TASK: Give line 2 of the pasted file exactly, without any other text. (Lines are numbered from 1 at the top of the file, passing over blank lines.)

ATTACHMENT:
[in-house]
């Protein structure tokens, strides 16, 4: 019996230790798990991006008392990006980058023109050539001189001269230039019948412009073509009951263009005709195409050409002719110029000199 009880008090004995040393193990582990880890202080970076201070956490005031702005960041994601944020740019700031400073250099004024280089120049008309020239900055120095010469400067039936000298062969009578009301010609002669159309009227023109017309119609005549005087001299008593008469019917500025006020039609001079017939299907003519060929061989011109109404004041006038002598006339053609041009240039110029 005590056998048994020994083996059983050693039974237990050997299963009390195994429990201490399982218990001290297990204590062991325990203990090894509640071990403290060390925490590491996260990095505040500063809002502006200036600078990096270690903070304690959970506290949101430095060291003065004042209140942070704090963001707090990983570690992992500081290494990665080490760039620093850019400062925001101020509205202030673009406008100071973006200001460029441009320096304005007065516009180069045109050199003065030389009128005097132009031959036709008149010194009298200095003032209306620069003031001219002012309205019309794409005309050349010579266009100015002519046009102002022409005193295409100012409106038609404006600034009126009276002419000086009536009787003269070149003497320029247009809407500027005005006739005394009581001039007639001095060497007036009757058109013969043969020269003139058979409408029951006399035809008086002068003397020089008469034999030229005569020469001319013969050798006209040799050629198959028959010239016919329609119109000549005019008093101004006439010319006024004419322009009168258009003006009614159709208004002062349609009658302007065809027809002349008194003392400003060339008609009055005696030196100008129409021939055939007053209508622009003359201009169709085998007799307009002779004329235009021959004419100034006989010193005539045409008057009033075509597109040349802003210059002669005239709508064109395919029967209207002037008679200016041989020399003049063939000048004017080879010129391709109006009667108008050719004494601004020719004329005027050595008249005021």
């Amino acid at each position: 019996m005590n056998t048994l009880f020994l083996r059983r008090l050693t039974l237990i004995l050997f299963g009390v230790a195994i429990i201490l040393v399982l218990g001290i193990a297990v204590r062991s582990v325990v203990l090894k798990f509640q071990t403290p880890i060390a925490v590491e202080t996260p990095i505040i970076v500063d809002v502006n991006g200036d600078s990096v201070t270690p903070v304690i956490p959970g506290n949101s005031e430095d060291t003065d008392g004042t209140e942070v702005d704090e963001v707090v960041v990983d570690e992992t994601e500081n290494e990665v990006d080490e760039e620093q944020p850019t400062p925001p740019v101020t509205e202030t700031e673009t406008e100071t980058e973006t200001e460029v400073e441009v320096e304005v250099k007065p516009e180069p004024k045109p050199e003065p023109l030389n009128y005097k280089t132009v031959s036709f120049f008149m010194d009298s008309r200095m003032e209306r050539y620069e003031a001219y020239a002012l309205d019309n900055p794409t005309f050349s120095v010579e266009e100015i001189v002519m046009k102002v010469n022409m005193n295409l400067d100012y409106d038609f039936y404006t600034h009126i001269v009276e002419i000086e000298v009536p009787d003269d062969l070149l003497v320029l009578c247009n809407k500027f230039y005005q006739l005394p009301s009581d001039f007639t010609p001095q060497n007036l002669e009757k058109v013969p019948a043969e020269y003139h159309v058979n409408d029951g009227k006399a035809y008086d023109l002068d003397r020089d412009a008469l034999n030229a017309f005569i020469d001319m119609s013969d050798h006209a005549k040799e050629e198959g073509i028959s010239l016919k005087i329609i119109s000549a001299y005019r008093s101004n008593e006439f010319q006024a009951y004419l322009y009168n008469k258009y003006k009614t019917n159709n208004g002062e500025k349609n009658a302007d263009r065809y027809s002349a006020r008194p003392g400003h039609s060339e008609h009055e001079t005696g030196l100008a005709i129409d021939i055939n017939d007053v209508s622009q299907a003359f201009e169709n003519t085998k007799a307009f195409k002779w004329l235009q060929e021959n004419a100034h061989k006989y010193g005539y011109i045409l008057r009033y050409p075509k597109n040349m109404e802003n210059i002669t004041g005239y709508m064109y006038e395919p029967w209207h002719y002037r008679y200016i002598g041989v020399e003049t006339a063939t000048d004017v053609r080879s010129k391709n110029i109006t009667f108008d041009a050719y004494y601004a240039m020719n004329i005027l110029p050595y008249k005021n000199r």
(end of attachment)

């Protein structure tokens, strides 16, 4: 019996230790798990991006008392990006980058023109050539001189001269230039019948412009073509009951263009005709195409050409002719110029000199 009880008090004995040393193990582990880890202080970076201070956490005031702005960041994601944020740019700031400073250099004024280089120049008309020239900055120095010469400067039936000298062969009578009301010609002669159309009227023109017309119609005549005087001299008593008469019917500025006020039609001079017939299907003519060929061989011109109404004041006038002598006339053609041009240039110029 005590056998048994020994083996059983050693039974237990050997299963009390195994429990201490399982218990001290297990204590062991325990203990090894509640071990403290060390925490590491996260990095505040500063809002502006200036600078990096270690903070304690959970506290949101430095060291003065004042209140942070704090963001707090990983570690992992500081290494990665080490760039620093850019400062925001101020509205202030673009406008100071973006200001460029441009320096304005007065516009180069045109050199003065030389009128005097132009031959036709008149010194009298200095003032209306620069003031001219002012309205019309794409005309050349010579266009100015002519046009102002022409005193295409100012409106038609404006600034009126009276002419000086009536009787003269070149003497320029247009809407500027005005006739005394009581001039007639001095060497007036009757058109013969043969020269003139058979409408029951006399035809008086002068003397020089008469034999030229005569020469001319013969050798006209040799050629198959028959010239016919329609119109000549005019008093101004006439010319006024004419322009009168258009003006009614159709208004002062349609009658302007065809027809002349008194003392400003060339008609009055005696030196100008129409021939055939007053209508622009003359201009169709085998007799307009002779004329235009021959004419100034006989010193005539045409008057009033075509597109040349802003210059002669005239709508064109395919029967209207002037008679200016041989020399003049063939000048004017080879010129391709109006009667108008050719004494601004020719004329005027050595008249005021």